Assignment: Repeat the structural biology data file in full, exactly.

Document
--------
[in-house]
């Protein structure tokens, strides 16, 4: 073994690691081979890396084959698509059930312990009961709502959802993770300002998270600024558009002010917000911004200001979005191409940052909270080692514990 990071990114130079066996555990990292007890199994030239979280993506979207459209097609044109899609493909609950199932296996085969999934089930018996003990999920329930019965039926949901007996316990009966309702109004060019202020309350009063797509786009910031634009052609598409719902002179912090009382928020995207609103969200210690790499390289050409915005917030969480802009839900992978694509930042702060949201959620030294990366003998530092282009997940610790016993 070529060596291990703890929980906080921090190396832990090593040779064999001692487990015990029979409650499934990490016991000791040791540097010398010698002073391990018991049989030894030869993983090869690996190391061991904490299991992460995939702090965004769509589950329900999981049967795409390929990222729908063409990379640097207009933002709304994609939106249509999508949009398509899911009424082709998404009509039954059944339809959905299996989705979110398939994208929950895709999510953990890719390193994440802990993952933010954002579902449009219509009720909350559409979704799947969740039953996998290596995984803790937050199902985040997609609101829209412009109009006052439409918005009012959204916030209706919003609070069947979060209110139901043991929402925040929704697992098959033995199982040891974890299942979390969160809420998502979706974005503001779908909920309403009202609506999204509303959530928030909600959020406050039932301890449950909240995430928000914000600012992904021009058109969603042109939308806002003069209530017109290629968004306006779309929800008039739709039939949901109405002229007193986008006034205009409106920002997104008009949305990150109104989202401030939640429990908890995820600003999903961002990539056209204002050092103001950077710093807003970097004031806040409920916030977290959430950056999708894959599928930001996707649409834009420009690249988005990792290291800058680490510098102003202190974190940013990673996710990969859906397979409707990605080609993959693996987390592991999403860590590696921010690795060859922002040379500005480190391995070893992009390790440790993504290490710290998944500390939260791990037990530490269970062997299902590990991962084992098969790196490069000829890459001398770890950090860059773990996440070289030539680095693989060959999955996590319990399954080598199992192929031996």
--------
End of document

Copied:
[in-house]
């Protein structure tokens, strides 16, 4: 073994690691081979890396084959698509059930312990009961709502959802993770300002998270600024558009002010917000911004200001979005191409940052909270080692514990 990071990114130079066996555990990292007890199994030239979280993506979207459209097609044109899609493909609950199932296996085969999934089930018996003990999920329930019965039926949901007996316990009966309702109004060019202020309350009063797509786009910031634009052609598409719902002179912090009382928020995207609103969200210690790499390289050409915005917030969480802009839900992978694509930042702060949201959620030294990366003998530092282009997940610790016993 070529060596291990703890929980906080921090190396832990090593040779064999001692487990015990029979409650499934990490016991000791040791540097010398010698002073391990018991049989030894030869993983090869690996190391061991904490299991992460995939702090965004769509589950329900999981049967795409390929990222729908063409990379640097207009933002709304994609939106249509999508949009398509899911009424082709998404009509039954059944339809959905299996989705979110398939994208929950895709999510953990890719390193994440802990993952933010954002579902449009219509009720909350559409979704799947969740039953996998290596995984803790937050199902985040997609609101829209412009109009006052439409918005009012959204916030209706919003609070069947979060209110139901043991929402925040929704697992098959033995199982040891974890299942979390969160809420998502979706974005503001779908909920309403009202609506999204509303959530928030909600959020406050039932301890449950909240995430928000914000600012992904021009058109969603042109939308806002003069209530017109290629968004306006779309929800008039739709039939949901109405002229007193986008006034205009409106920002997104008009949305990150109104989202401030939640429990908890995820600003999903961002990539056209204002050092103001950077710093807003970097004031806040409920916030977290959430950056999708894959599928930001996707649409834009420009690249988005990792290291800058680490510098102003202190974190940013990673996710990969859906397979409707990605080609993959693996987390592991999403860590590696921010690795060859922002040379500005480190391995070893992009390790440790993504290490710290998944500390939260791990037990530490269970062997299902590990991962084992098969790196490069000829890459001398770890950090860059773990996440070289030539680095693989060959999955996590319990399954080598199992192929031996």